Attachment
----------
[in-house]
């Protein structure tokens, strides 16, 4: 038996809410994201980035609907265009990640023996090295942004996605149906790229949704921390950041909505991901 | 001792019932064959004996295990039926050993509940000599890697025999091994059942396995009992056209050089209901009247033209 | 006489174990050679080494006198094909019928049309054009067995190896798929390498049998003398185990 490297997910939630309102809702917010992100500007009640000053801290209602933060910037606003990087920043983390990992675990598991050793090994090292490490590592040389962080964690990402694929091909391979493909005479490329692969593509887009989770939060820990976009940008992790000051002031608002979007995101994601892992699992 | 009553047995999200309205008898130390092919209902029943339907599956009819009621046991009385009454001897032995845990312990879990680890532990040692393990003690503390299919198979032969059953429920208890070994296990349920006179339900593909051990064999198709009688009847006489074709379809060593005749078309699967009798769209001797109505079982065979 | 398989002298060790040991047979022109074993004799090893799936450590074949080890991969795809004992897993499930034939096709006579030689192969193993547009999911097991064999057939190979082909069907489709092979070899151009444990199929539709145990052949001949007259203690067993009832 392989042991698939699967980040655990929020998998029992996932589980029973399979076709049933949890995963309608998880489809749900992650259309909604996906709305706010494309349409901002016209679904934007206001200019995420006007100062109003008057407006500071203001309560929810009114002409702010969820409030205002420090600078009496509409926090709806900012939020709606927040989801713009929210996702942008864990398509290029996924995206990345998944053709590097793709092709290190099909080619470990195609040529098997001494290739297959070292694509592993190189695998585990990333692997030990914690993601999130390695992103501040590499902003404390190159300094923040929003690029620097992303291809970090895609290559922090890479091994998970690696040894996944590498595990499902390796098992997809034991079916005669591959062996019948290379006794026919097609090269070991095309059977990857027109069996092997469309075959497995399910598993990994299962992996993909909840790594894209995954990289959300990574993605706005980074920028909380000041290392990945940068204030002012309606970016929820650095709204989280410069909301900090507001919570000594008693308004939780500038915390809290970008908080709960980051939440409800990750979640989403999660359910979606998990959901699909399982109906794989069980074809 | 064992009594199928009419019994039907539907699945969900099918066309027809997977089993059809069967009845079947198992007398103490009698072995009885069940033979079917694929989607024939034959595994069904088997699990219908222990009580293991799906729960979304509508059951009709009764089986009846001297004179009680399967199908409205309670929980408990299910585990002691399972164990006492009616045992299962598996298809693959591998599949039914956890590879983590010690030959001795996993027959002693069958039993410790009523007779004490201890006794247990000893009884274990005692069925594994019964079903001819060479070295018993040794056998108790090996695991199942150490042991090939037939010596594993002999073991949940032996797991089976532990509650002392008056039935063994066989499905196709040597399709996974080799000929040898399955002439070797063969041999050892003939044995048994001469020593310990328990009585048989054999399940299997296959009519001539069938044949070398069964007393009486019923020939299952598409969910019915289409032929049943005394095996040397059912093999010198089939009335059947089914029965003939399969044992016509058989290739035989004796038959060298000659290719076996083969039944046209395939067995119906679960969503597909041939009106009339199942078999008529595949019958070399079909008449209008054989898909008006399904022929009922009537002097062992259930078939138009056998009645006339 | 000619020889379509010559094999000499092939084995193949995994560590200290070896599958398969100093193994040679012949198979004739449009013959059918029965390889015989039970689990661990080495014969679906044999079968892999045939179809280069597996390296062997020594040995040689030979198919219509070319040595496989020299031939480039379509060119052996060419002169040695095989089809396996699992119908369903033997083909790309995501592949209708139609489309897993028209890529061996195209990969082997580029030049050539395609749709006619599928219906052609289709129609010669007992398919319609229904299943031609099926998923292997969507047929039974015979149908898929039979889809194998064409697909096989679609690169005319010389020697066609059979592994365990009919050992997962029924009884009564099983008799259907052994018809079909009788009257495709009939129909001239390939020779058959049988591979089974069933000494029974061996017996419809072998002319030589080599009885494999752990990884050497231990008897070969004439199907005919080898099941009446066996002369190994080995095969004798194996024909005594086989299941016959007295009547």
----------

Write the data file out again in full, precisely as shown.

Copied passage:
[in-house]
């Protein structure tokens, strides 16, 4: 038996809410994201980035609907265009990640023996090295942004996605149906790229949704921390950041909505991901 | 001792019932064959004996295990039926050993509940000599890697025999091994059942396995009992056209050089209901009247033209 | 006489174990050679080494006198094909019928049309054009067995190896798929390498049998003398185990 490297997910939630309102809702917010992100500007009640000053801290209602933060910037606003990087920043983390990992675990598991050793090994090292490490590592040389962080964690990402694929091909391979493909005479490329692969593509887009989770939060820990976009940008992790000051002031608002979007995101994601892992699992 | 009553047995999200309205008898130390092919209902029943339907599956009819009621046991009385009454001897032995845990312990879990680890532990040692393990003690503390299919198979032969059953429920208890070994296990349920006179339900593909051990064999198709009688009847006489074709379809060593005749078309699967009798769209001797109505079982065979 | 398989002298060790040991047979022109074993004799090893799936450590074949080890991969795809004992897993499930034939096709006579030689192969193993547009999911097991064999057939190979082909069907489709092979070899151009444990199929539709145990052949001949007259203690067993009832 392989042991698939699967980040655990929020998998029992996932589980029973399979076709049933949890995963309608998880489809749900992650259309909604996906709305706010494309349409901002016209679904934007206001200019995420006007100062109003008057407006500071203001309560929810009114002409702010969820409030205002420090600078009496509409926090709806900012939020709606927040989801713009929210996702942008864990398509290029996924995206990345998944053709590097793709092709290190099909080619470990195609040529098997001494290739297959070292694509592993190189695998585990990333692997030990914690993601999130390695992103501040590499902003404390190159300094923040929003690029620097992303291809970090895609290559922090890479091994998970690696040894996944590498595990499902390796098992997809034991079916005669591959062996019948290379006794026919097609090269070991095309059977990857027109069996092997469309075959497995399910598993990994299962992996993909909840790594894209995954990289959300990574993605706005980074920028909380000041290392990945940068204030002012309606970016929820650095709204989280410069909301900090507001919570000594008693308004939780500038915390809290970008908080709960980051939440409800990750979640989403999660359910979606998990959901699909399982109906794989069980074809 | 064992009594199928009419019994039907539907699945969900099918066309027809997977089993059809069967009845079947198992007398103490009698072995009885069940033979079917694929989607024939034959595994069904088997699990219908222990009580293991799906729960979304509508059951009709009764089986009846001297004179009680399967199908409205309670929980408990299910585990002691399972164990006492009616045992299962598996298809693959591998599949039914956890590879983590010690030959001795996993027959002693069958039993410790009523007779004490201890006794247990000893009884274990005692069925594994019964079903001819060479070295018993040794056998108790090996695991199942150490042991090939037939010596594993002999073991949940032996797991089976532990509650002392008056039935063994066989499905196709040597399709996974080799000929040898399955002439070797063969041999050892003939044995048994001469020593310990328990009585048989054999399940299997296959009519001539069938044949070398069964007393009486019923020939299952598409969910019915289409032929049943005394095996040397059912093999010198089939009335059947089914029965003939399969044992016509058989290739035989004796038959060298000659290719076996083969039944046209395939067995119906679960969503597909041939009106009339199942078999008529595949019958070399079909008449209008054989898909008006399904022929009922009537002097062992259930078939138009056998009645006339 | 000619020889379509010559094999000499092939084995193949995994560590200290070896599958398969100093193994040679012949198979004739449009013959059918029965390889015989039970689990661990080495014969679906044999079968892999045939179809280069597996390296062997020594040995040689030979198919219509070319040595496989020299031939480039379509060119052996060419002169040695095989089809396996699992119908369903033997083909790309995501592949209708139609489309897993028209890529061996195209990969082997580029030049050539395609749709006619599928219906052609289709129609010669007992398919319609229904299943031609099926998923292997969507047929039974015979149908898929039979889809194998064409697909096989679609690169005319010389020697066609059979592994365990009919050992997962029924009884009564099983008799259907052994018809079909009788009257495709009939129909001239390939020779058959049988591979089974069933000494029974061996017996419809072998002319030589080599009885494999752990990884050497231990008897070969004439199907005919080898099941009446066996002369190994080995095969004798194996024909005594086989299941016959007295009547």